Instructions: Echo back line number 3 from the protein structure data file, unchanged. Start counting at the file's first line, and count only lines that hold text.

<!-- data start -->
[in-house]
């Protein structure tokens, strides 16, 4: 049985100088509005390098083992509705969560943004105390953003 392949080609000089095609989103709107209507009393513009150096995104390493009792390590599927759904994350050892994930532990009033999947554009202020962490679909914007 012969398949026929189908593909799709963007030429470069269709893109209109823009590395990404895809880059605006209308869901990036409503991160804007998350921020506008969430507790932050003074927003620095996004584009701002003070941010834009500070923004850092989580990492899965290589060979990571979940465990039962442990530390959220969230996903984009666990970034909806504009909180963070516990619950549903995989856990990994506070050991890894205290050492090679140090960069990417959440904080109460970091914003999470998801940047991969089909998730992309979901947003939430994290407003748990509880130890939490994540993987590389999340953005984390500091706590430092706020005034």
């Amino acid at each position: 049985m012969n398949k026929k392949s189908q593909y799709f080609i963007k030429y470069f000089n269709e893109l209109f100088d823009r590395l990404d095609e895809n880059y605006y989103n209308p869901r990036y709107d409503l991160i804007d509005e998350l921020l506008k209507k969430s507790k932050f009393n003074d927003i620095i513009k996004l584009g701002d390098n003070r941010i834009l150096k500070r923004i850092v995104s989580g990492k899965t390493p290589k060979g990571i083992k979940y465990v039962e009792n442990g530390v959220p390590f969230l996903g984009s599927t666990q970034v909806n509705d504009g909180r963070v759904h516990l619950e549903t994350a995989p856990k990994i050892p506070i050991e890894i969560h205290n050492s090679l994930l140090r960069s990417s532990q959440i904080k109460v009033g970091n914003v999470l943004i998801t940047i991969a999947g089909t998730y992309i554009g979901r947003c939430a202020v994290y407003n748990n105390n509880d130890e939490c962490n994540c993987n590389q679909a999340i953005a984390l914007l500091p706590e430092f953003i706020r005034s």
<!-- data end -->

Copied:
């Amino acid at each position: 049985m012969n398949k026929k392949s189908q593909y799709f080609i963007k030429y470069f000089n269709e893109l209109f100088d823009r590395l990404d095609e895809n880059y605006y989103n209308p869901r990036y709107d409503l991160i804007d509005e998350l921020l506008k209507k969430s507790k932050f009393n003074d927003i620095i513009k996004l584009g701002d390098n003070r941010i834009l150096k500070r923004i850092v995104s989580g990492k899965t390493p290589k060979g990571i083992k979940y465990v039962e009792n442990g530390v959220p390590f969230l996903g984009s599927t666990q970034v909806n509705d504009g909180r963070v759904h516990l619950e549903t994350a995989p856990k990994i050892p506070i050991e890894i969560h205290n050492s090679l994930l140090r960069s990417s532990q959440i904080k109460v009033g970091n914003v999470l943004i998801t940047i991969a999947g089909t998730y992309i554009g979901r947003c939430a202020v994290y407003n748990n105390n509880d130890e939490c962490n994540c993987n590389q679909a999340i953005a984390l914007l500091p706590e430092f953003i706020r005034s």